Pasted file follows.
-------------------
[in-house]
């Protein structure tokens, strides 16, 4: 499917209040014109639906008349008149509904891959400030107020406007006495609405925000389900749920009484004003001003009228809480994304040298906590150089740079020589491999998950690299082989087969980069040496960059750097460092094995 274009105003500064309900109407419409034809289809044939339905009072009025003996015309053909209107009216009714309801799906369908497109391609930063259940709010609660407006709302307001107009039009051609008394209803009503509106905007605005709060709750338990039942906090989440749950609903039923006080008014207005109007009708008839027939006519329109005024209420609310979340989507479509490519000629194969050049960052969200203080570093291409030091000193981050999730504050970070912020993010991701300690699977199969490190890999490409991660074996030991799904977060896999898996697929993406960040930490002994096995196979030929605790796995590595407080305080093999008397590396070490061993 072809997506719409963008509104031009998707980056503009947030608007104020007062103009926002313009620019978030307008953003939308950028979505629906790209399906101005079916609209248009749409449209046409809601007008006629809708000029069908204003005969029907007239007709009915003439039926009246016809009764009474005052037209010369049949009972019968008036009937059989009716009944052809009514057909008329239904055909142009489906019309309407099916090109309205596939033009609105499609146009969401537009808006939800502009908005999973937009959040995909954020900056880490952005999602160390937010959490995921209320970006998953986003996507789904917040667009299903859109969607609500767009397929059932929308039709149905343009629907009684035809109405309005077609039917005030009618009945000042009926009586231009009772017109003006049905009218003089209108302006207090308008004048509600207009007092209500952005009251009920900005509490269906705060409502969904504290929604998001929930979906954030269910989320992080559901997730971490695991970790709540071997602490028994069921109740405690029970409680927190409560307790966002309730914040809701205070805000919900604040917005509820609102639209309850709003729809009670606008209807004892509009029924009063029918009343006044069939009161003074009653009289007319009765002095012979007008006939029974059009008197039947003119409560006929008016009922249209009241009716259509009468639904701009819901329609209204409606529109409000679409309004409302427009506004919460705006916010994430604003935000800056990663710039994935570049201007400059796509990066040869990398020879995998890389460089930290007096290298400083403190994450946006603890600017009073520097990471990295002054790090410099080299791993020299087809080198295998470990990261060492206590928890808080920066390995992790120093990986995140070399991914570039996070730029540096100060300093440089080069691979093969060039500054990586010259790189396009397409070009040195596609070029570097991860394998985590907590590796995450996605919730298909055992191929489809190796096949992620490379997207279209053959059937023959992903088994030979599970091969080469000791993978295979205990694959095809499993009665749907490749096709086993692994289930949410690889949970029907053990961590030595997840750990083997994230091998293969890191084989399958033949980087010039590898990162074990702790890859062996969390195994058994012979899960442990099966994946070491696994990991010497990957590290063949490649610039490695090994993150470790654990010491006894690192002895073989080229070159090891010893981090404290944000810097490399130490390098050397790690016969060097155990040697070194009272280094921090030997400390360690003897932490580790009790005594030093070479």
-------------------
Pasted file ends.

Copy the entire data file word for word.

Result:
[in-house]
């Protein structure tokens, strides 16, 4: 499917209040014109639906008349008149509904891959400030107020406007006495609405925000389900749920009484004003001003009228809480994304040298906590150089740079020589491999998950690299082989087969980069040496960059750097460092094995 274009105003500064309900109407419409034809289809044939339905009072009025003996015309053909209107009216009714309801799906369908497109391609930063259940709010609660407006709302307001107009039009051609008394209803009503509106905007605005709060709750338990039942906090989440749950609903039923006080008014207005109007009708008839027939006519329109005024209420609310979340989507479509490519000629194969050049960052969200203080570093291409030091000193981050999730504050970070912020993010991701300690699977199969490190890999490409991660074996030991799904977060896999898996697929993406960040930490002994096995196979030929605790796995590595407080305080093999008397590396070490061993 072809997506719409963008509104031009998707980056503009947030608007104020007062103009926002313009620019978030307008953003939308950028979505629906790209399906101005079916609209248009749409449209046409809601007008006629809708000029069908204003005969029907007239007709009915003439039926009246016809009764009474005052037209010369049949009972019968008036009937059989009716009944052809009514057909008329239904055909142009489906019309309407099916090109309205596939033009609105499609146009969401537009808006939800502009908005999973937009959040995909954020900056880490952005999602160390937010959490995921209320970006998953986003996507789904917040667009299903859109969607609500767009397929059932929308039709149905343009629907009684035809109405309005077609039917005030009618009945000042009926009586231009009772017109003006049905009218003089209108302006207090308008004048509600207009007092209500952005009251009920900005509490269906705060409502969904504290929604998001929930979906954030269910989320992080559901997730971490695991970790709540071997602490028994069921109740405690029970409680927190409560307790966002309730914040809701205070805000919900604040917005509820609102639209309850709003729809009670606008209807004892509009029924009063029918009343006044069939009161003074009653009289007319009765002095012979007008006939029974059009008197039947003119409560006929008016009922249209009241009716259509009468639904701009819901329609209204409606529109409000679409309004409302427009506004919460705006916010994430604003935000800056990663710039994935570049201007400059796509990066040869990398020879995998890389460089930290007096290298400083403190994450946006603890600017009073520097990471990295002054790090410099080299791993020299087809080198295998470990990261060492206590928890808080920066390995992790120093990986995140070399991914570039996070730029540096100060300093440089080069691979093969060039500054990586010259790189396009397409070009040195596609070029570097991860394998985590907590590796995450996605919730298909055992191929489809190796096949992620490379997207279209053959059937023959992903088994030979599970091969080469000791993978295979205990694959095809499993009665749907490749096709086993692994289930949410690889949970029907053990961590030595997840750990083997994230091998293969890191084989399958033949980087010039590898990162074990702790890859062996969390195994058994012979899960442990099966994946070491696994990991010497990957590290063949490649610039490695090994993150470790654990010491006894690192002895073989080229070159090891010893981090404290944000810097490399130490390098050397790690016969060097155990040697070194009272280094921090030997400390360690003897932490580790009790005594030093070479």